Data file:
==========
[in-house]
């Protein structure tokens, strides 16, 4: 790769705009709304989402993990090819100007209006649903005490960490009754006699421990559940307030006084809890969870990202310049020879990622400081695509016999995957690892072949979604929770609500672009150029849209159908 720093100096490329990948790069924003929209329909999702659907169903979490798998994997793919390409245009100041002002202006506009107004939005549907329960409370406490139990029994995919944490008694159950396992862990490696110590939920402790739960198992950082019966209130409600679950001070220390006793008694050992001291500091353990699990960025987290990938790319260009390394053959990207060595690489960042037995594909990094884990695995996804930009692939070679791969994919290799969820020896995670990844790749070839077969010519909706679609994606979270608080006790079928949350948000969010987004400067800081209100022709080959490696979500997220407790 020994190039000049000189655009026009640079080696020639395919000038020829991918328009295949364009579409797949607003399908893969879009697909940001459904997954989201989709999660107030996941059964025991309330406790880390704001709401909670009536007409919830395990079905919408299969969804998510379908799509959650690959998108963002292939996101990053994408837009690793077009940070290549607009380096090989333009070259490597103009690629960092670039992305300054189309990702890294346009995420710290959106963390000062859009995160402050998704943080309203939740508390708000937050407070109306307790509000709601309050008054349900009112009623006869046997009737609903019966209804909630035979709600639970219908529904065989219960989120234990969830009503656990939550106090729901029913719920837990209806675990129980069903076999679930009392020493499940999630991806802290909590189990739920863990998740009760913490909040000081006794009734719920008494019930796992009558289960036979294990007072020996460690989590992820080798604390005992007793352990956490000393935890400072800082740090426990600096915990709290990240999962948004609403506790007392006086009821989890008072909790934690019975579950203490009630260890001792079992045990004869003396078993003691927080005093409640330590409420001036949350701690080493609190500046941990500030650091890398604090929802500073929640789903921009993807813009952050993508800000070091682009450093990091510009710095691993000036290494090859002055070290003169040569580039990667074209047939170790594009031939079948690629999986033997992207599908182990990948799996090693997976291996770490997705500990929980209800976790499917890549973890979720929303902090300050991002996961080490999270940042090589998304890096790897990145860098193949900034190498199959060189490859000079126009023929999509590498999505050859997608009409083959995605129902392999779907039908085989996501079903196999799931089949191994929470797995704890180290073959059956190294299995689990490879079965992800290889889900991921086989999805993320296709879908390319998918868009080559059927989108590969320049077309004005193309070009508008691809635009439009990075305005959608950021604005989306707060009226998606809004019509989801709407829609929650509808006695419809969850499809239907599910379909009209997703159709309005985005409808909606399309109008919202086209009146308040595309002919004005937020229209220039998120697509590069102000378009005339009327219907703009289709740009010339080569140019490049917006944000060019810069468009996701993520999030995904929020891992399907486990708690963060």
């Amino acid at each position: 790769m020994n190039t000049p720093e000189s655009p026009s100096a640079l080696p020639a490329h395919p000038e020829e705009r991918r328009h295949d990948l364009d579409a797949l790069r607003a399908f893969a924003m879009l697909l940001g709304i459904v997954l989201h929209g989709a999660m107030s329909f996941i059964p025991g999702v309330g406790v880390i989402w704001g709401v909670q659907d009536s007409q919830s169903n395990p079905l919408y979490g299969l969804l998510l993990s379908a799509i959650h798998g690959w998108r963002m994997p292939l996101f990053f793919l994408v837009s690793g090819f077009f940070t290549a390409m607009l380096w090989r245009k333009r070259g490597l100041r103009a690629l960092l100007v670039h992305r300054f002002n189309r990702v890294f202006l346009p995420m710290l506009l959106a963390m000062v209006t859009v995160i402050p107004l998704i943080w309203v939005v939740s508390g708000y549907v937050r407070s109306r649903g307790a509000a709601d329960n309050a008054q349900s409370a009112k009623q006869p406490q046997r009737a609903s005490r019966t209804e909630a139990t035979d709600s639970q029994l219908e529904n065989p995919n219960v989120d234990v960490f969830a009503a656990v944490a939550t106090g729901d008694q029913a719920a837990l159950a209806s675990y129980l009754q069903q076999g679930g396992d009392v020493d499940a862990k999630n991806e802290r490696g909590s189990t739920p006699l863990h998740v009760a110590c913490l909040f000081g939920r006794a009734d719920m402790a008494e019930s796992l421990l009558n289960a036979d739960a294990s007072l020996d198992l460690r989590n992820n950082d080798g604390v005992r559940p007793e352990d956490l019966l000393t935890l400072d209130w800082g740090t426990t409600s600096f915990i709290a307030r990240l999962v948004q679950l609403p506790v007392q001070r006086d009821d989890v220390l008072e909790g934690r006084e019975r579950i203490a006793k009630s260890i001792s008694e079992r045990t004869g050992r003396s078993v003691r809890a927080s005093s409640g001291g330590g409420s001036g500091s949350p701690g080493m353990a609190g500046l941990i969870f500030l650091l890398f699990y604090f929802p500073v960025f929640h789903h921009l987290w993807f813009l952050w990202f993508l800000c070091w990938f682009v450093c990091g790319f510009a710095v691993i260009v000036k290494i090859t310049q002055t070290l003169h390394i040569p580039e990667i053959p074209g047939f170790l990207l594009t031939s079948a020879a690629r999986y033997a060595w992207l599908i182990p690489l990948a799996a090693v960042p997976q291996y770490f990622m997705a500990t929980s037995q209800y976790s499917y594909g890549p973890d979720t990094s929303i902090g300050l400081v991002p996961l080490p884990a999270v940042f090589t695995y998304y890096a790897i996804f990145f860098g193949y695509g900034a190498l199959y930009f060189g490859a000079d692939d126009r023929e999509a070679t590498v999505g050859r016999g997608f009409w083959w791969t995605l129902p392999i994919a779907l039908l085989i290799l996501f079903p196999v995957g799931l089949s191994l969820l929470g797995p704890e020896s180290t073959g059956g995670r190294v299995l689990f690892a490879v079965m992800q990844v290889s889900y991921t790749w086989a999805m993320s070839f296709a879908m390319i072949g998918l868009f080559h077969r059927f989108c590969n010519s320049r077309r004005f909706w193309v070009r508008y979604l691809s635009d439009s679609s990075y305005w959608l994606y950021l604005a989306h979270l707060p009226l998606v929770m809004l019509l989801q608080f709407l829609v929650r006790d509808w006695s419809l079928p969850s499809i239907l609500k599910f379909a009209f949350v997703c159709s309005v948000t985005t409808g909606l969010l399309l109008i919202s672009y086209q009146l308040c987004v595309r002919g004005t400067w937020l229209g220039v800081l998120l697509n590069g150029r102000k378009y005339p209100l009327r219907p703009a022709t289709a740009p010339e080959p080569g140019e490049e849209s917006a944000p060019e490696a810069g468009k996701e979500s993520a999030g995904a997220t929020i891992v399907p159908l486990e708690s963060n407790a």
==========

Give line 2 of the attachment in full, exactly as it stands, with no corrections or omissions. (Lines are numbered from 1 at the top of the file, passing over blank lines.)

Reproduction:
């Protein structure tokens, strides 16, 4: 790769705009709304989402993990090819100007209006649903005490960490009754006699421990559940307030006084809890969870990202310049020879990622400081695509016999995957690892072949979604929770609500672009150029849209159908 720093100096490329990948790069924003929209329909999702659907169903979490798998994997793919390409245009100041002002202006506009107004939005549907329960409370406490139990029994995919944490008694159950396992862990490696110590939920402790739960198992950082019966209130409600679950001070220390006793008694050992001291500091353990699990960025987290990938790319260009390394053959990207060595690489960042037995594909990094884990695995996804930009692939070679791969994919290799969820020896995670990844790749070839077969010519909706679609994606979270608080006790079928949350948000969010987004400067800081209100022709080959490696979500997220407790 020994190039000049000189655009026009640079080696020639395919000038020829991918328009295949364009579409797949607003399908893969879009697909940001459904997954989201989709999660107030996941059964025991309330406790880390704001709401909670009536007409919830395990079905919408299969969804998510379908799509959650690959998108963002292939996101990053994408837009690793077009940070290549607009380096090989333009070259490597103009690629960092670039992305300054189309990702890294346009995420710290959106963390000062859009995160402050998704943080309203939740508390708000937050407070109306307790509000709601309050008054349900009112009623006869046997009737609903019966209804909630035979709600639970219908529904065989219960989120234990969830009503656990939550106090729901029913719920837990209806675990129980069903076999679930009392020493499940999630991806802290909590189990739920863990998740009760913490909040000081006794009734719920008494019930796992009558289960036979294990007072020996460690989590992820080798604390005992007793352990956490000393935890400072800082740090426990600096915990709290990240999962948004609403506790007392006086009821989890008072909790934690019975579950203490009630260890001792079992045990004869003396078993003691927080005093409640330590409420001036949350701690080493609190500046941990500030650091890398604090929802500073929640789903921009993807813009952050993508800000070091682009450093990091510009710095691993000036290494090859002055070290003169040569580039990667074209047939170790594009031939079948690629999986033997992207599908182990990948799996090693997976291996770490997705500990929980209800976790499917890549973890979720929303902090300050991002996961080490999270940042090589998304890096790897990145860098193949900034190498199959060189490859000079126009023929999509590498999505050859997608009409083959995605129902392999779907039908085989996501079903196999799931089949191994929470797995704890180290073959059956190294299995689990490879079965992800290889889900991921086989999805993320296709879908390319998918868009080559059927989108590969320049077309004005193309070009508008691809635009439009990075305005959608950021604005989306707060009226998606809004019509989801709407829609929650509808006695419809969850499809239907599910379909009209997703159709309005985005409808909606399309109008919202086209009146308040595309002919004005937020229209220039998120697509590069102000378009005339009327219907703009289709740009010339080569140019490049917006944000060019810069468009996701993520999030995904929020891992399907486990708690963060």